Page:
As units move through their training and deployment cycles, they will come under the command of their assigned AEF commander (fig. 1, AEFs 9 and 10). This transition will occur prior to entering the deployment window and is a departure from current practice, which does not formalize the shift in command until deployment. During this period, the AEF will undergo a training deployment to Nellis Air Force Base (AFB), Nevada, to participate in an AEF Flag exercise. Nellis is the home of the very successful tactics exercise Red Flag. An AEF Flag will differ from Red Flag in its focus on the full range of deployment requirements, combat to combat support, and combat service support. C2 in the context of a theater operationthe force-projection part of an ASETFwill be integral to this exercise. Upon completion of the flag exercise, the AEF will be certified as deployment ready. When the deployment window closes, the AEF units will change operational control back to their parent wing and reconstitute. The cyclical nature of this process provides wing commanders the ability to adjust individual and unit training in preparation for the demands of employment.
Figure 2. Life Cycle of an Aerospace Expeditionary Force (From US Air Force Aerospace Expeditionary Force Center, on-line, Internet, available from https://aefcenter.acc.af.mil)
The responsibility for theater-specific operations falls squarely on the NAF, which provides leadership for the ASETFs, expertise on an aligned theater in support of a CINC, and fundamental knowledge of a geographic or functional area as related to the CINC. This is the role of the commander of air force forces (COMAFFOR), and the NAF fills this role at all component levels: unified command, subunified command, or joint task force. In addition, the NAF should be prepared to lead a joint task force. The only NAFs that exist are directly aligned with a regional or functional CINC, a subunified command, or a standing alliance or coalition. A unit without a direct war-fighting role, supported or supporting, is not a NAF. There will be no training NAFs in the current structure.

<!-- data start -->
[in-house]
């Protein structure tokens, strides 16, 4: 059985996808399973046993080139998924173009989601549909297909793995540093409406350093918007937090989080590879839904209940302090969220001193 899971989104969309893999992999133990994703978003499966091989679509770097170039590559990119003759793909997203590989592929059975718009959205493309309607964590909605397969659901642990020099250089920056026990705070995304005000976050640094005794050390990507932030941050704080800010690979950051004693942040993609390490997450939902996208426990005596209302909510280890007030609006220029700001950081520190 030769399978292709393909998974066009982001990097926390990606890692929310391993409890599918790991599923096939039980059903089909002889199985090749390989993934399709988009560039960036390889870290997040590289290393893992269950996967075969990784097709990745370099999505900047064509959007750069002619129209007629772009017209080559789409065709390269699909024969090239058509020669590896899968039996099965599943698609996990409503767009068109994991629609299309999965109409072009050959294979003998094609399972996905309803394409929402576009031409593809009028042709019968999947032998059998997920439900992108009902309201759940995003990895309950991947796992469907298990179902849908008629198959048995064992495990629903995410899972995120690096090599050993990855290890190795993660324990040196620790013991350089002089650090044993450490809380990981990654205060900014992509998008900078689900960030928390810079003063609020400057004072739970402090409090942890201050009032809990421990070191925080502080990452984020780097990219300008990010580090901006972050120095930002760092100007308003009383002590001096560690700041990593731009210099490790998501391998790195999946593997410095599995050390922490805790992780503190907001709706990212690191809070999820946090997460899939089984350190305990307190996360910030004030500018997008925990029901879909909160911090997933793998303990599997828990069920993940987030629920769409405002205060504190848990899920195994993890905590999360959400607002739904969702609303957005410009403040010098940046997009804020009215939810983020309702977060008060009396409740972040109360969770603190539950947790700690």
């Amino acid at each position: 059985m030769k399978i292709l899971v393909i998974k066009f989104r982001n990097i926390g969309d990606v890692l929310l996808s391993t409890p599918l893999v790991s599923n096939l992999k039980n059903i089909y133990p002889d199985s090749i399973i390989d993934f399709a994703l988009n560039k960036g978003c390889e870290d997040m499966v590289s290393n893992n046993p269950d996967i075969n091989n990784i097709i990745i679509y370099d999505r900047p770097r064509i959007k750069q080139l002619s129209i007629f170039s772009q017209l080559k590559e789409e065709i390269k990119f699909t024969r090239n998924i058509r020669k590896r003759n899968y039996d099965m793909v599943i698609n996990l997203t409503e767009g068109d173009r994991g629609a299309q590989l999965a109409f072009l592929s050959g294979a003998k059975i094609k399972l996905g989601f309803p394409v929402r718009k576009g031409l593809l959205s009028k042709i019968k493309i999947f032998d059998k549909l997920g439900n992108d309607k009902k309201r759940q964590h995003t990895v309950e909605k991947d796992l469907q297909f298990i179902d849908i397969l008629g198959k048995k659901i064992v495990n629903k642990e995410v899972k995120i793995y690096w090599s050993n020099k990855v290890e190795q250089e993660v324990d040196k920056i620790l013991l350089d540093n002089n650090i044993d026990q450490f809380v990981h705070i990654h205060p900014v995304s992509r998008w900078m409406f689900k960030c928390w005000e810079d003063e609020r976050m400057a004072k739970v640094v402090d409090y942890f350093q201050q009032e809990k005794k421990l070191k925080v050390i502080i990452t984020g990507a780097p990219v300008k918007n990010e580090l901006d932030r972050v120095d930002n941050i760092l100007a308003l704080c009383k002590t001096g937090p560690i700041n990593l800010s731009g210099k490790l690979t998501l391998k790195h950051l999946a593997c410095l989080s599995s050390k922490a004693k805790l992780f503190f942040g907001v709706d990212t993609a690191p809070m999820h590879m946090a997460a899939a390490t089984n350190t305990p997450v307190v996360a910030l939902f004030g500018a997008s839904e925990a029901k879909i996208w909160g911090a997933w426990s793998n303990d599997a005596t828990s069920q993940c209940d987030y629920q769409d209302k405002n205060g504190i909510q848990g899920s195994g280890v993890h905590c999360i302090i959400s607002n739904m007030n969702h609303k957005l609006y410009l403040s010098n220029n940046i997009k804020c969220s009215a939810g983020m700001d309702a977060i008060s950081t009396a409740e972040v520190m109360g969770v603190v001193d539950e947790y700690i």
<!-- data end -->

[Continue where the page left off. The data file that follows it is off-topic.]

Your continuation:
NAFs will have a lieutenant general as commander and a major general as vice commander, as well as a brigadier general as chief of staff, having completed a tour as an AEF commander. The NAF will have a numbered staff in alignment with a joint staff structure. This staff is the core of the air force forces for a specific theater and will provide support for organizing, training, and equipping as identified by law and by joint and Air Force doctrine. NAFs may or may not have forces assigned on a day-to-day basis and therefore may not have administrative responsibilities for units unless engaged in ASETF tasking or an exercise. An example of an engaged NAF is Seventh Air Forces support to United States Forces Korea, a subunified command with major units assigned at Osan Air Base and Kunsan Air Base on the Korean peninsula. Authorized NAFs in the new model include the following:
First Air Force North American Air Defense Command (a special case of a standing alliance with a defined C2 structure)
Second Air Force Transportation Command
Third Air Force Special Operations Command
Fourth Air Force Southern Command
Fifth Air Force Pacific Command
Sixth Air Force Space Command
Seventh Air Force United States Forces Korea
Eighth Air Force European Command
Ninth Air Force Central Command
Tenth Air Force Joint Forces Command
Eleventh Air Force Strategic Command
By providing the capability to meet the full range of tasking (fig. 3), the NAF provides the flexibility of aerospace power across the range of missions that could be required of a COMAFFOR from a joint force air component commander to a commander of a joint task force.
Figure 3. Supporting CINCs Worldwide as Full Service Air Components (From briefing, Air Force Command and Control Training and Innovation Group, subject: Air Operations Center Baseline, Hurlburt Field, Florida, 3 January 2001)